Takeaways: Gophers NCAA hopes slipping away after loss to Northwestern

Brandon Johnson competes for a loose ball during the Gophers' 94-63 loss to Illinois on Saturday at Williams Arena. ((credit: University of Minnesota Athletics))

The University of Minnesota men’s basketball team started a four-game stretch Thursday night in their quest to solidify an NCAA Tournament berth before the Big Ten Tournament.

They failed their first test in a 67-59 loss to Northwestern at Williams Arena. The Gophers have lost four straight, dropped to 13-3 at home and 6-11 in the Big Ten. They have three regular season games left, meaning the best they can finish in league play is 9-11.

While they fight for their NCAA lives, questions about Richard Pitino’s future in Minnesota are starting to surface. Here are takeaways from Thursday’s loss.


The Gophers couldn’t have gotten off to a better start, leading 17-3 early and going on a 13-0 run. Northwestern answered with a 16-2 run to tie the game 19-19. Minnesota eventually led 31-25 at the half before the Wildcats scored the first 10 points of the second half. Northwestern out-scored Minnesota 42-28 in the second half, and 64-42 after the Gophers’ strong start.

To add insult to the loss, the Wildcats snapped a 13-game Big Ten losing streak. It was their first win since Dec. 26.


Gabe Kalscheur’s shooting struggles have been well-documented this season, but the Gophers need him on the floor on the defensive end. He’s out another three weeks with a broken finger on his shooting hand. Without Kalscheur, Boo Buie scored 25 points and the Gophers lacked flow on offense after their strong start.

They also miss the presence of Liam Robbins inside. Robbins did not play Thursday and was in a walking boot on the sideline with a bad left ankle. Robbins leads the Gophers in rebounding, and leads the Big Ten in blocked shots. Without him, Northwestern out-rebounded Minnesota 37-33 and had 22 points in the paint. Kalscheur and Robbins combine for about 20 points per game this season, and the Gophers have yet to find a way to replace it. Robbins could play Saturday at Nebraska. Kalscheur won’t return until the postseason, if there is one.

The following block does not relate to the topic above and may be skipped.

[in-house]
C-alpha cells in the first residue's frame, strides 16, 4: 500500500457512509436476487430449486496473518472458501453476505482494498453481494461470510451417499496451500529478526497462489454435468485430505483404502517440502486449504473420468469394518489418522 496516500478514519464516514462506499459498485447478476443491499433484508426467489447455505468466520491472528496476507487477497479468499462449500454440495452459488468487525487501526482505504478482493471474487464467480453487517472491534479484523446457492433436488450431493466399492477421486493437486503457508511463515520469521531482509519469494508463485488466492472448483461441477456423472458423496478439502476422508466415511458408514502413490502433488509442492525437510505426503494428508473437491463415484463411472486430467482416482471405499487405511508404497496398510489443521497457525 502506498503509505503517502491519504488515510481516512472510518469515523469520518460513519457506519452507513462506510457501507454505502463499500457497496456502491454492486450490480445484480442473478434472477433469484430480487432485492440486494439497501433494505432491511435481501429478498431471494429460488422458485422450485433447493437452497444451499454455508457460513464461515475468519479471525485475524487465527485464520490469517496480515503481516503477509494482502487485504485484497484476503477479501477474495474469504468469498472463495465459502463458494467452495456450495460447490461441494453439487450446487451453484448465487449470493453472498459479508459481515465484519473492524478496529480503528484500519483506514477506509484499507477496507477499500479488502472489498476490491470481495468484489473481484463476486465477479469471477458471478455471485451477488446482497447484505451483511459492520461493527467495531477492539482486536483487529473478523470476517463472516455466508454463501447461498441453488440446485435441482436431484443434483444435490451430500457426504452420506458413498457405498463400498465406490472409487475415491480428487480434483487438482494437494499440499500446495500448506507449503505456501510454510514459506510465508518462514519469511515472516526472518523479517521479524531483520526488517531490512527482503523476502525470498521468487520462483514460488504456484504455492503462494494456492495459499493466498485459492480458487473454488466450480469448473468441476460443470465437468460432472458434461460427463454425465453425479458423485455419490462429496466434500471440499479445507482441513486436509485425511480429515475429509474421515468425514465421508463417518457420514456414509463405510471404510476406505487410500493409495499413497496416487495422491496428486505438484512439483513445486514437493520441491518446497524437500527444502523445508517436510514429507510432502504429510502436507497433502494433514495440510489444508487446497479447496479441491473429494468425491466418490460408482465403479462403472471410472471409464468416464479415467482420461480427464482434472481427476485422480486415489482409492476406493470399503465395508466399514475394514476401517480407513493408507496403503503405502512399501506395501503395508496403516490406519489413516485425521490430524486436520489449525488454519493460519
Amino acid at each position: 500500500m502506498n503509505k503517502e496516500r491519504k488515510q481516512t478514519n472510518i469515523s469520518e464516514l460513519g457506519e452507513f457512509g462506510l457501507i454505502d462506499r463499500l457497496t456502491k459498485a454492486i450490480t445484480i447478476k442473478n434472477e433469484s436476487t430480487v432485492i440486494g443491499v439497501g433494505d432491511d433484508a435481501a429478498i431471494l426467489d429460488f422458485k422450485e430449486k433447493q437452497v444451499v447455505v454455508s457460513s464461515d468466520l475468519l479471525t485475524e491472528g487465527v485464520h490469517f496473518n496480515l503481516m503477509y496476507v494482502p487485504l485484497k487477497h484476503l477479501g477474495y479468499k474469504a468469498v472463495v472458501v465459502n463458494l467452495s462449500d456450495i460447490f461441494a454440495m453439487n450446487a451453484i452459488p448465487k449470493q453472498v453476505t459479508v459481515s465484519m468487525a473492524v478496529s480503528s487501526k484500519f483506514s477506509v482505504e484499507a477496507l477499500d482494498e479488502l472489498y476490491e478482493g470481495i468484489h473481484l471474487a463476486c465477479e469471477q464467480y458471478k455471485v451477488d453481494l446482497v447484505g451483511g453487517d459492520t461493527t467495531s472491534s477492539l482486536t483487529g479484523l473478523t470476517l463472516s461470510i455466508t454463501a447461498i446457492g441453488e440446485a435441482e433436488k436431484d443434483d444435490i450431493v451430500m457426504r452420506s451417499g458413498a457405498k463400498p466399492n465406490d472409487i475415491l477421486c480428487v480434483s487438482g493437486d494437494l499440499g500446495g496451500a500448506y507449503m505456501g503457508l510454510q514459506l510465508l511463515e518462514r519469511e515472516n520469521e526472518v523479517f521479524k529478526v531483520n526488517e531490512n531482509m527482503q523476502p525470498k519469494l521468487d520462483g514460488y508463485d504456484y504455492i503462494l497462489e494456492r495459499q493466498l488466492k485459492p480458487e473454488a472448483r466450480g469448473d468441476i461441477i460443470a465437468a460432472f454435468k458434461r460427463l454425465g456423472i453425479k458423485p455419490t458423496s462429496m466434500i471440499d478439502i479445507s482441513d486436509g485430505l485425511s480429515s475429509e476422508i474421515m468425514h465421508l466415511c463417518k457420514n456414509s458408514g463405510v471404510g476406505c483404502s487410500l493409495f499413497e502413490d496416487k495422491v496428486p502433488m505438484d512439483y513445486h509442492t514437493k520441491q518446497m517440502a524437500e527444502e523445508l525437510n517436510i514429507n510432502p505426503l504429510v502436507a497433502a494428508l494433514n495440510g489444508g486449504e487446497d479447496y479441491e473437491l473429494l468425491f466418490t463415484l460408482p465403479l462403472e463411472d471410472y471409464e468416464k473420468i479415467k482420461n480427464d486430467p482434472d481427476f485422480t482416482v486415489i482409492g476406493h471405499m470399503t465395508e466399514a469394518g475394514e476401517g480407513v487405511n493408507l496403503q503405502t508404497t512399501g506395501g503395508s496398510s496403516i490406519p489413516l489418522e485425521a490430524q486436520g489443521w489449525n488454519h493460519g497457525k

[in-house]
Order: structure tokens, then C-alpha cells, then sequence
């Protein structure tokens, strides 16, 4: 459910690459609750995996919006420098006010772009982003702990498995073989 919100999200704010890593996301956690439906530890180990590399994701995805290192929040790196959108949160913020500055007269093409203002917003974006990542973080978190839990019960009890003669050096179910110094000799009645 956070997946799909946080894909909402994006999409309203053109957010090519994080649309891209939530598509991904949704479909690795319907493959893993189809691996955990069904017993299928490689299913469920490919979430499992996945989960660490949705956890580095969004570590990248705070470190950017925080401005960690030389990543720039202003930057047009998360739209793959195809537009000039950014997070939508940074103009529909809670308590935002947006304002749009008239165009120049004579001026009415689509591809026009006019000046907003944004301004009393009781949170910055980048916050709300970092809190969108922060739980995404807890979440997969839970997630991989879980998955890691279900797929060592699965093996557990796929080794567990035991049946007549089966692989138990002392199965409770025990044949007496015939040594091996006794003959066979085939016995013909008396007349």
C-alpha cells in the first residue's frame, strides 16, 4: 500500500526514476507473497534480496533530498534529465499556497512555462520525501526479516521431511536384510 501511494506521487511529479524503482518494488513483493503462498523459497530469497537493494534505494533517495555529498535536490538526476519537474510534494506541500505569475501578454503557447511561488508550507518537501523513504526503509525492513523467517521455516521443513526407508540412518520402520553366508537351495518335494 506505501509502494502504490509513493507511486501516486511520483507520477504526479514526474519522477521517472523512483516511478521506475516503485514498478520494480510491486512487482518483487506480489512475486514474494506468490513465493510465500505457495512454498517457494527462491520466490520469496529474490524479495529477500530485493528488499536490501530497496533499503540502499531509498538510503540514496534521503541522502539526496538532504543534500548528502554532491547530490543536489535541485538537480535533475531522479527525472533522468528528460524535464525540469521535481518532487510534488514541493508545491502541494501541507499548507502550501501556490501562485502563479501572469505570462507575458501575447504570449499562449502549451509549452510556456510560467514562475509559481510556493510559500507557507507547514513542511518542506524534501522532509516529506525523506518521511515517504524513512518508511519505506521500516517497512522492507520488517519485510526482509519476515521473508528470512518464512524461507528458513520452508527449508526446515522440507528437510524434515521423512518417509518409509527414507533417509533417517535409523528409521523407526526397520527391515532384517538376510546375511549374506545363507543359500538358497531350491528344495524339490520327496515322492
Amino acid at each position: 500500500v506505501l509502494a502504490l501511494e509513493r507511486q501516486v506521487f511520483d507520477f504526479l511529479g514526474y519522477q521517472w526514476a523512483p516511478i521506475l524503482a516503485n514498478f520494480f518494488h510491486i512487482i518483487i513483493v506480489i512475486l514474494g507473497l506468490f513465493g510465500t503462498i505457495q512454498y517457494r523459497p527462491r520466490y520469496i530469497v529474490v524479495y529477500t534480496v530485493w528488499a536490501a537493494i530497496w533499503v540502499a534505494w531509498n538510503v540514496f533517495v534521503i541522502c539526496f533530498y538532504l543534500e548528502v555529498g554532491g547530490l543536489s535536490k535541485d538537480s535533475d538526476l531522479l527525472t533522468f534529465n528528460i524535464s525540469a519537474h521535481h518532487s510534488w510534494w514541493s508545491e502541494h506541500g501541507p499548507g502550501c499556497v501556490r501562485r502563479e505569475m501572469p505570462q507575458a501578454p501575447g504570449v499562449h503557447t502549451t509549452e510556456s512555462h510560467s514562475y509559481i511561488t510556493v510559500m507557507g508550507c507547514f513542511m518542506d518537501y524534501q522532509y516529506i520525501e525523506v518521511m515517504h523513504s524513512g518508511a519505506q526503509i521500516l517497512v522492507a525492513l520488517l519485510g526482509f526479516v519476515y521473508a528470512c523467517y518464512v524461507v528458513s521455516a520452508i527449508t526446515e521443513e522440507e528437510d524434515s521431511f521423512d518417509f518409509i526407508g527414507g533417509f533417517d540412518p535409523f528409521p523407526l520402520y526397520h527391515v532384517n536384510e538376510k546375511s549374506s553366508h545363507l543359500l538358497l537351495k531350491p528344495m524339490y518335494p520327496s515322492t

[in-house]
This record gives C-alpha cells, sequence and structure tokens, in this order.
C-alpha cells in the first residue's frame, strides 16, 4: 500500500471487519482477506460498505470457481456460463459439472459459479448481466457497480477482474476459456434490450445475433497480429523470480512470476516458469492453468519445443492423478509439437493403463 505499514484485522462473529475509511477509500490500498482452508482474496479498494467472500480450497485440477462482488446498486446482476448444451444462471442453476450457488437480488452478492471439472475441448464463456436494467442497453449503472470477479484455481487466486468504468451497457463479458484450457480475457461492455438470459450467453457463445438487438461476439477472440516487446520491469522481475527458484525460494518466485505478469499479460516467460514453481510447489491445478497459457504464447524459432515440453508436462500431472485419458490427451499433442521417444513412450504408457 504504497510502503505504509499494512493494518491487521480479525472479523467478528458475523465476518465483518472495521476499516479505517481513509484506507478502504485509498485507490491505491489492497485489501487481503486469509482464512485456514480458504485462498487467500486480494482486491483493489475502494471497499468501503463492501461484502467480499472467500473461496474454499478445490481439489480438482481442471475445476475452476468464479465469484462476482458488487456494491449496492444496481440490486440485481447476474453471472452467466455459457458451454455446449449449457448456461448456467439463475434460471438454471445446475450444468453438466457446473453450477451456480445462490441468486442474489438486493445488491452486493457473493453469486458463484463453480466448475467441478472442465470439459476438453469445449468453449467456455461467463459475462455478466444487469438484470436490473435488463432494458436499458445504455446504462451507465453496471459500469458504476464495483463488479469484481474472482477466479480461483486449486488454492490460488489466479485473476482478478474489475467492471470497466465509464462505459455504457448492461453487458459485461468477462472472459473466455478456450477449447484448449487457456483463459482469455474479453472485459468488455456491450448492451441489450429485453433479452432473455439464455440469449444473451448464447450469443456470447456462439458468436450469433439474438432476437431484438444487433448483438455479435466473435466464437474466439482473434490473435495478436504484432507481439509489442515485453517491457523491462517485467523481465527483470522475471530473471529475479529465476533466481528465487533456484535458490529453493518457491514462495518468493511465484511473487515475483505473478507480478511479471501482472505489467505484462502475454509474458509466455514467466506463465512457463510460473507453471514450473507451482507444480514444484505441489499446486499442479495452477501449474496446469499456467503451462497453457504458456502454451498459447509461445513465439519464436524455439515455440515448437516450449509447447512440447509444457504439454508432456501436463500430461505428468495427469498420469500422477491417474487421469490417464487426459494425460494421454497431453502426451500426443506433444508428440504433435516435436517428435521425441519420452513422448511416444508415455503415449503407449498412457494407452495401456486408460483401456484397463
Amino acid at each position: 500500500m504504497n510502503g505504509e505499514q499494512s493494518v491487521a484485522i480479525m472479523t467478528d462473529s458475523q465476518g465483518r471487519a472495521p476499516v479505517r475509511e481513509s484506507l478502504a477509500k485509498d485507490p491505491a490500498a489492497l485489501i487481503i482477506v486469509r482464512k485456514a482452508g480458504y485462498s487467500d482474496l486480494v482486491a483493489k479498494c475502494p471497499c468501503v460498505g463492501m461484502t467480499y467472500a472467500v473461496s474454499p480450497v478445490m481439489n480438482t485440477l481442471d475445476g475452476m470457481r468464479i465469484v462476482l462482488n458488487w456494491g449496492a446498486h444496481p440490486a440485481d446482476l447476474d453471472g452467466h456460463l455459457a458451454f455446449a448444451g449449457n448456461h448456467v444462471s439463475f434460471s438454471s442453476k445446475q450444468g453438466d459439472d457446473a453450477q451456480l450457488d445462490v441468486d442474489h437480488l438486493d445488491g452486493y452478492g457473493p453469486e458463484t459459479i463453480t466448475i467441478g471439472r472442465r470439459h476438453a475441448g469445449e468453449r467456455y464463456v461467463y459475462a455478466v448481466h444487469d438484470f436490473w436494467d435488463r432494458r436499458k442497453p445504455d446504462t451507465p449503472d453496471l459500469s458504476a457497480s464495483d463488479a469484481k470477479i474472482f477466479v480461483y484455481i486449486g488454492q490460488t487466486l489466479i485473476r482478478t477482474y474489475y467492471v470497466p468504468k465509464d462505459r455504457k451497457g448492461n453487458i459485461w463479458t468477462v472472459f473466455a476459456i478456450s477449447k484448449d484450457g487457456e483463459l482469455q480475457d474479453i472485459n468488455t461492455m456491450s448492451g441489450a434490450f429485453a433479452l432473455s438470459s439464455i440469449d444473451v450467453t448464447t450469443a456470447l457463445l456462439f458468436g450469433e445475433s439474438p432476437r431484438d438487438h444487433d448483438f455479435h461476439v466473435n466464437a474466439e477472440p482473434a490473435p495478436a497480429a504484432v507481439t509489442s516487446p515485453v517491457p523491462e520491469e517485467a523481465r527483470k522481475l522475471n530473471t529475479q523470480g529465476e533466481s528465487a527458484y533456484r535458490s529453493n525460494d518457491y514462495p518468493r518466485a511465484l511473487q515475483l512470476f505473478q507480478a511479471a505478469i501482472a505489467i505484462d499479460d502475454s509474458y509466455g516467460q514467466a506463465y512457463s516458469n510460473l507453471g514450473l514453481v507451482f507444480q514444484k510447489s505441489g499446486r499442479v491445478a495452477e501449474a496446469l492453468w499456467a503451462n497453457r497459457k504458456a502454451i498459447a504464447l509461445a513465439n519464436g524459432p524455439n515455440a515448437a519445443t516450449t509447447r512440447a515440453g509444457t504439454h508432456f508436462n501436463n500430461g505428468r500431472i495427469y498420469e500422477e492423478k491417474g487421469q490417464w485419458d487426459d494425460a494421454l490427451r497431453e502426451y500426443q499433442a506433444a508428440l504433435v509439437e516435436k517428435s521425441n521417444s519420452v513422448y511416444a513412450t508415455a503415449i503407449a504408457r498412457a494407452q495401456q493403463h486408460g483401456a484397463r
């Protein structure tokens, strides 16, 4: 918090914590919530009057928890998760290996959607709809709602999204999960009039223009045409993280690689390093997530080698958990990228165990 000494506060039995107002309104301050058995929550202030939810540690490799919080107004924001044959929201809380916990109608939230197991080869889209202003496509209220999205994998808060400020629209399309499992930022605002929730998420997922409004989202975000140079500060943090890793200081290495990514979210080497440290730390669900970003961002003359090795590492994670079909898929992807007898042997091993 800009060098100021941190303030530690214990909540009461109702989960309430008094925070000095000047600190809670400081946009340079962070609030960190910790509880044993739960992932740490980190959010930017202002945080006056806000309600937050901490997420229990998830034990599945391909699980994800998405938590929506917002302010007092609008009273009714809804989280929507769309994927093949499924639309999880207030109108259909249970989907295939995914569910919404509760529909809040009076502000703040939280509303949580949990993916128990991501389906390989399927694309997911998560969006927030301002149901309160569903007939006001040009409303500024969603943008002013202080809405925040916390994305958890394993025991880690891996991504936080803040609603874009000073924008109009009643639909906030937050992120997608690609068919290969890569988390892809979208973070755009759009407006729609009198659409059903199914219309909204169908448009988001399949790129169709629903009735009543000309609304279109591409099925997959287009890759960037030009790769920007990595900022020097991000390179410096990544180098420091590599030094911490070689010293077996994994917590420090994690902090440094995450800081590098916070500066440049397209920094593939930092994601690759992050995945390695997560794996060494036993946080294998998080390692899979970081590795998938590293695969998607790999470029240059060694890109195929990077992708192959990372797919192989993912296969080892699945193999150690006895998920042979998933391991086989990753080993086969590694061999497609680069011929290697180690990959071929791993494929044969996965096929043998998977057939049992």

It’s been a hot topic with the Gophers virtually the entire season – their inability to hit 3-pointers. They’re last in the Big Ten in three-point shooting, and 326th nationally at 29 percent. Thursday, the Gophers led at the half despite shooting just 1-for-12 from the perimeter. They shot 3-of-15 in the second half after a couple of late makes from Marcus Carr, finishing 4-for-27. That’s 14.8 percent.

Carr and Jamal Mashburn Jr. went a combined 4-of-16 from the perimeter. Brandon Johnson, Eric Curry, Tre Williams, Isaiah Ihnen and Both Gach went a combined 0-for-11 from the perimeter. Minnesota will need to attack the basket and find other ways to score with its historically bad three-point shooting.


Believe it or not, there is still a chance for the Gophers to be called on Selection Sunday despite dropping to 13-11 and now on a four-game losing streak. Minnesota has regular season games left at Nebraska, at Penn State and its home finale against Rutgers. Win those three, and you’re dancing regardless of what happens at the Big Ten Tournament. The problem is the Gophers have done nothing in the last four games to show they can go on a run, and they’re 0-8 on the road so far.

Anything is possible, but Minnesota’s NCAA Tournament chances are fading fast.


The reality is the Gophers need to make the NCAA Tournament for Richard Pitino to feel completely safe about his job. He’s in his eighth season, and has a 54-93 record in Big Ten play. He’s 140-119 overall. The Gophers under Pitino have finished above .500 in Big Ten play just once, when he was the Coach of the Year in 2017. He’s under contract for $2.19 million per season, but is taking a pay cut due to athletic department financial difficulties due to the COVID-18 pandemic.

The key figure in his contract his $1.75 million, that’s the buyout if AD Mark Coyle decides to move on from Pitino before April 30. Coyle made it clear after last season what his expectations were, and so far, they have not been met.

It’s something to monitor the rest of the season. For now, it’s more disappointment in Dinkytown.